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Homechevron_rightOpinionchevron_rightEditorialchevron_rightGagging the farmers?

Gagging the farmers?

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Gagging the farmers?
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October 2 which marks the birth anniversary of Mahatma Gandhi is observed as the International Day of Non-Violence (Ahimsa).

It also marks the birth anniversary of former Prime Minister Lal Bahadur Shastri who raised the slogan Jai Jawan Jai Kisan (Hail the Soldier, Hail the farmer) for farmer empowerment. It was at a time when the nation revered the memories of these leaders on the birth anniversary of Gandhi and Shastri that Narendra Modi government quashed a protest rally led by farmers to Delhi seeking an end to crucial issues of their lives, with the help of soldiers and the police. It is also in a situation where the BJP at the Centre brags about the current progress and future growth of the country, that the poor farmers in north India who sought their fair rights were suppressed using tear gas, water cannons and baton charges. The authorities had blocked the rally and unleashed brutal attacks on the thousands of farmers organising the Kisan Kranti Yatra led by the Bhartiya Kisan Union (BKU), that had started from Haridwar on September 23, in the name of violating the ban preventing them from entering Delhi. The goal of the march was to reach the memorials of Chaudhary Charan Singh, a farmer leader, at Kisan Ghat and stage a sit-in protest by raising their demands.

BKU Kranti Yatra led by Naresh Tikait, the son of Mahendra Singh Tikait, kickstarted with 15 demands such as waiving off farmer loans, reducing fuel prices, providing adequate support prices for crops, lifting the ban on tractors that are more than 10 years old in the national capital area, lowering electricity rates, determining the support price for winter crops, stopping the import of agricultural products that are produced on a large scale in the country, implementing the M S Swaminathan report which recommended solutions to the problems related to agriculture and farmers, and waiving off loan debts that occurred due to severe drought, deluge and reduction in support prices. The central government under no provocation, was blocking the farmers who had been holding a peaceful march towards Delhi with hundreds of tractors and trolleys for 10 days.

It was clear that the police action by the Centre was motivated by the urge to obviate the possible embarrassment in case the agitation reaches Delhi at a time when elections to the assemblies of different north Indian states are drawing close. When Central Home Minister Rajnath Singh got information that the strike was at the Delhi border, he called the leaders for discussions. But Tikait and followers, who held that the negotiations just created the impression that seven of the demands were met, declared the talks as a failure and were moving forward with the march. That was what prompted the government to stop the march at any cost and this led to the confrontation. Many farmers and policemen were injured in the clashes. Tractors and other vehicles were destroyed. But when protests rose from different parts of the country against this rampage conducted on Gandhi Jayanti day, the Centre was forced to concede to the strikers on late Tuesday. The agitators were allowed into Delhi with heavy security, and after everyone reached Kisan Ghat, they dispersed. Central agriculture minister also informed them that all the major demands would be met, including 5% reduction in the GST of agricultural materials, demands related to the price determination of sugar cane and amendments in insurance bill.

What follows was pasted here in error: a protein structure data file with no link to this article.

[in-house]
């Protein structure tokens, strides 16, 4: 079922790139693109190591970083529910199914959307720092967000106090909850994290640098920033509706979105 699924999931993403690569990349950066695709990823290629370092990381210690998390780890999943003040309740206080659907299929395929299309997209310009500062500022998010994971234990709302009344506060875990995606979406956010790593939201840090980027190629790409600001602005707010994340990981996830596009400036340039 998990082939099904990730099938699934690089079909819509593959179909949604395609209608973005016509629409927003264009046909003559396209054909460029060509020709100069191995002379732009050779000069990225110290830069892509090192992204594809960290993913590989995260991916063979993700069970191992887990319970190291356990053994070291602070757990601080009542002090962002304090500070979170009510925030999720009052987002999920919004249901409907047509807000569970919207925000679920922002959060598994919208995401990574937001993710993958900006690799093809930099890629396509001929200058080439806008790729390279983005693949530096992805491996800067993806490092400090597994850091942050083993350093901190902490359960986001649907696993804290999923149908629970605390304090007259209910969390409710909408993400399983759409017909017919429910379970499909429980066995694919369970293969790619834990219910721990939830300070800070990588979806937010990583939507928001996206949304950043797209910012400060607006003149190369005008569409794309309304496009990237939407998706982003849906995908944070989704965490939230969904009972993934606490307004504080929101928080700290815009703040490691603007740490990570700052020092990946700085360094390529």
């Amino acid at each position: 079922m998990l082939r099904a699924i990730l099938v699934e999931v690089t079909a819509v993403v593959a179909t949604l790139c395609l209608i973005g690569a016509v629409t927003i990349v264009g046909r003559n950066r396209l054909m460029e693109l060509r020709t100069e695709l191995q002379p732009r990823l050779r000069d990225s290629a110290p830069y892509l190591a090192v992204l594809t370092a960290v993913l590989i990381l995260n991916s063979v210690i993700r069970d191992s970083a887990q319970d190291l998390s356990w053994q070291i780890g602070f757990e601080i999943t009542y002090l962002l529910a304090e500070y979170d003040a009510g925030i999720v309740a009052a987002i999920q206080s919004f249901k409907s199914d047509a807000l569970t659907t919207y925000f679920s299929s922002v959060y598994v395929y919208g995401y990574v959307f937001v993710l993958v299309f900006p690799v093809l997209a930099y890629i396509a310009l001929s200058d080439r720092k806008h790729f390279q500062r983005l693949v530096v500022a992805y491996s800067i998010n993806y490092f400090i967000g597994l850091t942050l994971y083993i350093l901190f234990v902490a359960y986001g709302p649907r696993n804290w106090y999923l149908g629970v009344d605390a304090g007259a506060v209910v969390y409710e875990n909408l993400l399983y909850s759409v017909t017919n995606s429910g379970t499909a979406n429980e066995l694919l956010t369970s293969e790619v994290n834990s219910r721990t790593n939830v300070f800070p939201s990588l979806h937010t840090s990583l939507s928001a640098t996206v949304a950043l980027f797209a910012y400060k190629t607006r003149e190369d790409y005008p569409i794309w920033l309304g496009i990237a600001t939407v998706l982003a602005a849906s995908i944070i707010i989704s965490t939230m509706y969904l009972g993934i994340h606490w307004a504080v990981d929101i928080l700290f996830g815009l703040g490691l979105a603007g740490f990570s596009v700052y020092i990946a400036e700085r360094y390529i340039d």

If the government could respond so sympathetically to the farmers' demands, then what was the point in blocking the thousands of unarmed men first at the capital's border, beating and chasing them away? Apart from the fact that agriculture and farmer issues figure in prime minister's mann ki baat and his campaign speeches, there is substance in the complaint that he does not take those issues seriously enough, as borne out by the violence carried out against the farmers. In addition to that, farmers are left with the grouse that even while returning after ending the strike through negotiations, the government stopped short of saying anything about electricity tariff and price of sugar cane, and only gave an assurance that the demands would be tabled for discussions.

As part of the Eleventh Five Year Plan, the Central Government formed in 2004 the National Commission on Farmers for the welfare of agriculturists under the leadership of Dr MS Swaminathan. In the reports submitted by the Commission during the period from December 2004 to October 2006, the last one was a comprehensive package for improving the conditions of the farms and farmers and to solve the problems. None of them has been taken up for implementation by governments. It was in such a situation that theBJP government at the Centre added insult to injury with added woes through demonetization, GST and fuel price hikes. Now this is the second time that a farmer agitation is flooding against the Centre which blows its trumpet about its reforms. What we saw in Delhi was an attempt of Modi government - which tries to find solutions to issues by closing its eyes – to gag the voice of protests. Finally there emerged a picture of the government having to yield to the demands of farmers. But, since the farmers have made it clear that the government will not be allowed to get away by mere gimmick, Modi government will be forced to do something for overcoming that challenge.

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